The responsibility to consult with First Nations is an important part of doing business in BC. The Council is committed to working with businesses, governments and First Nations to bring greater clarity to the consultation processes on the land base, improve the capacity and understanding of partners to reach productive agreements and to enhance the shared economic opportunities for Aboriginal and non Aboriginal communities with BC businesses.
Understanding Economic Development and Reconciliation with First Nations in BC: The Case for Accelerating Economic Engagement
Jurisdictions around the world have engaged in a wide variety of initiatives to reconcile the rights of indigenous peoples within post-colonial government and market economies.
As a province largely without ratified treaties, British Columbia has, by practical and legal necessity, developed a relatively unique set of public and private sector tools to facilitate natural resource development activity on the land base.
In this issue of Policy Perspectives, we highlight the diversity of initiatives underway in British Columbia to advance economic development on the land base. The paper makes the case that there is a promising, albeit challenging, opportunity to move progressively down a path of economic and social reconciliation that will provide tangible benefits to both First Nations and the province as a whole.
Building Relationships with First Nations
(Published by The Province of British Columbia)
The purposes of this document are to: help companies understand the unique circumstances that frame the legal and business environment in British Columbia; and provide practical assistance and observations for building lasting relationships with First Nations. Relationship between proponents, as well as existing industries, and First Nations can provide solid foundations for effective consultation processes and business partnerships.
This document is divided into two broad sections. The first section provides an overview of the circumstances in the province and the role of proponents and/or existing industries in government’s consultation processes. The second section describes how some companies are building effective relationships with First Nations.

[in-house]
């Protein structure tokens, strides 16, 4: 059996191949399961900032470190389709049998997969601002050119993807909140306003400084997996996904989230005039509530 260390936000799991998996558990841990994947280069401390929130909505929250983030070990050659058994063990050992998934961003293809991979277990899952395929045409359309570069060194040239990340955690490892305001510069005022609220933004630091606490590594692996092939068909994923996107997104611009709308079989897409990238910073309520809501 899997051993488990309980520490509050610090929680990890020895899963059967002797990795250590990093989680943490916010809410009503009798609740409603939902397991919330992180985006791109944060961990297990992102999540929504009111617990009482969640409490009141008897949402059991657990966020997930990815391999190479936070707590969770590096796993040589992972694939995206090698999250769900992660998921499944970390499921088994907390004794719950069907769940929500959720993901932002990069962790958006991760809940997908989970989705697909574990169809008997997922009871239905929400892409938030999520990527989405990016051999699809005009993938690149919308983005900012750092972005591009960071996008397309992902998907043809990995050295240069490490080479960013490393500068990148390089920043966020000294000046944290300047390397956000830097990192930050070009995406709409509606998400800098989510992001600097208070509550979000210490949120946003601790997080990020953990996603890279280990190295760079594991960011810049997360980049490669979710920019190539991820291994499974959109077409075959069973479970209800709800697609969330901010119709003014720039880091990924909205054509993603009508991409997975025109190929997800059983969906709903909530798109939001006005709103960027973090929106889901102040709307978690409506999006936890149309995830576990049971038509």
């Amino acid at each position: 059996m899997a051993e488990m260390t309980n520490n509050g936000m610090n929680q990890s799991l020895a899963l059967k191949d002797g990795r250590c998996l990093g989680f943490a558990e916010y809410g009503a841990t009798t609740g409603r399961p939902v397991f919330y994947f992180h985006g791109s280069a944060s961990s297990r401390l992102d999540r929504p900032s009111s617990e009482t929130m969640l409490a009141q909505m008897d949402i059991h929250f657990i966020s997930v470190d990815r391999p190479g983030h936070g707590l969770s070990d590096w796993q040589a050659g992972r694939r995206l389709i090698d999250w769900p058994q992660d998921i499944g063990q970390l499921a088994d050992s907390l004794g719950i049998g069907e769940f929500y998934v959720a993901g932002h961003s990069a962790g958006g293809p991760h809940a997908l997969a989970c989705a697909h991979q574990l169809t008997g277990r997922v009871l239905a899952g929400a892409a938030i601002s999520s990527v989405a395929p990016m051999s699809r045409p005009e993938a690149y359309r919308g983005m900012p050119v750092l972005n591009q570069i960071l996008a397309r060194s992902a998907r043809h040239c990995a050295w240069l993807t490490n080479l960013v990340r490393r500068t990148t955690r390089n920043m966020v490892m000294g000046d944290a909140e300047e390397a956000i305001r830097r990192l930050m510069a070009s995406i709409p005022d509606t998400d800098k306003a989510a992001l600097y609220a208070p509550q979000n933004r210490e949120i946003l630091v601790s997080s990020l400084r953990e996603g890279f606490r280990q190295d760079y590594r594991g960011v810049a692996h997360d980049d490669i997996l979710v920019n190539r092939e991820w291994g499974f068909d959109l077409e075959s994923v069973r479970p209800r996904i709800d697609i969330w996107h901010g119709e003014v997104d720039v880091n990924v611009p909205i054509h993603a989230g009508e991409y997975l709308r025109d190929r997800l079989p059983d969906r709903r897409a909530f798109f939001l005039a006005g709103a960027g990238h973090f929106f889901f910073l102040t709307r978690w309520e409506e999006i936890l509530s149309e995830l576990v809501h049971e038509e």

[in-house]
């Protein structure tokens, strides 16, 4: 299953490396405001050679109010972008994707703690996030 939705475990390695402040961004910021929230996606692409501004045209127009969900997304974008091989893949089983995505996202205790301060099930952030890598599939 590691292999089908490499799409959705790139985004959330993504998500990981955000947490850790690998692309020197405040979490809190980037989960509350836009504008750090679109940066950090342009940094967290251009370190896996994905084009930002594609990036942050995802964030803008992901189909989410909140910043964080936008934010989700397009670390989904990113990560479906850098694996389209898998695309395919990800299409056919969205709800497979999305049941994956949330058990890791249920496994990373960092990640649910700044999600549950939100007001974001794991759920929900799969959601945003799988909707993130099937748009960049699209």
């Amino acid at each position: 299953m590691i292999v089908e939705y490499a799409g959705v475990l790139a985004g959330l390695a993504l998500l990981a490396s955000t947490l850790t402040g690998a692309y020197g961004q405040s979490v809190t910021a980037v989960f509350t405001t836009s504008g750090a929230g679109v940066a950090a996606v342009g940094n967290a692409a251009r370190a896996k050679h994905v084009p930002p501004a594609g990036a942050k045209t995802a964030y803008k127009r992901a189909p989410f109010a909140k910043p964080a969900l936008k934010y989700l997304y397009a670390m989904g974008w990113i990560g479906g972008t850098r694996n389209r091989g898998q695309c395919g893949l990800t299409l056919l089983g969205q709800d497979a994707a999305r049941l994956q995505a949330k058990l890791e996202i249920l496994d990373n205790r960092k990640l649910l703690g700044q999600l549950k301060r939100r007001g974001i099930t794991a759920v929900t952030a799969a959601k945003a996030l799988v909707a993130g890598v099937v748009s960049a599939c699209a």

Boomtown or Ghost Town? The Need to Secure BC's LNG Opportunity
By Greg D'Avignon, President and CEO, Business Council of British Columbia
Even in the best of times, it is extremely rare that a province is presented with an opportunity to develop a new industry with the potential for $50 billion in capital investment over the next five years. Over the longer-term there may be as much as 1.2 million person years of employment, a six-fold increase in annual government royalties and a cumulative total upwards of $1 trillion in additional GDP over the next 30 years. Such are the magnitudes of the economic and social benefits that BC could realize by developing a new liquefied natural gas (LNG) export industry, serving the rapidly expanding Asian markets.
Lessons Learned from the Prosperity Mine Decision:
Enhancing Project Certainty Through a Social Licence Strategy
Environment and Energy Bulletin v3 n1
Since the Federal Cabinet’s decision in November, 2010 to prohibit the proposed Prosperity Mine project from proceeding, questions have arisen about how this outcome came to pass, especially in circumstances where the project was previously approved through the British Columbia environmental assessment process and received strong words of support from the BC Government. One only has to consider the voluminous media coverage of this dilemma to understand the answer and to gain an appreciation of what now appears to be the most critical ingredient for success in any major resource project proposal. The critical ingredient? - “social licence” to develop and operate the project.
First Nations and Economic Prosperity in the Coming Decade
Authored by Perrin, Thoreau and Associates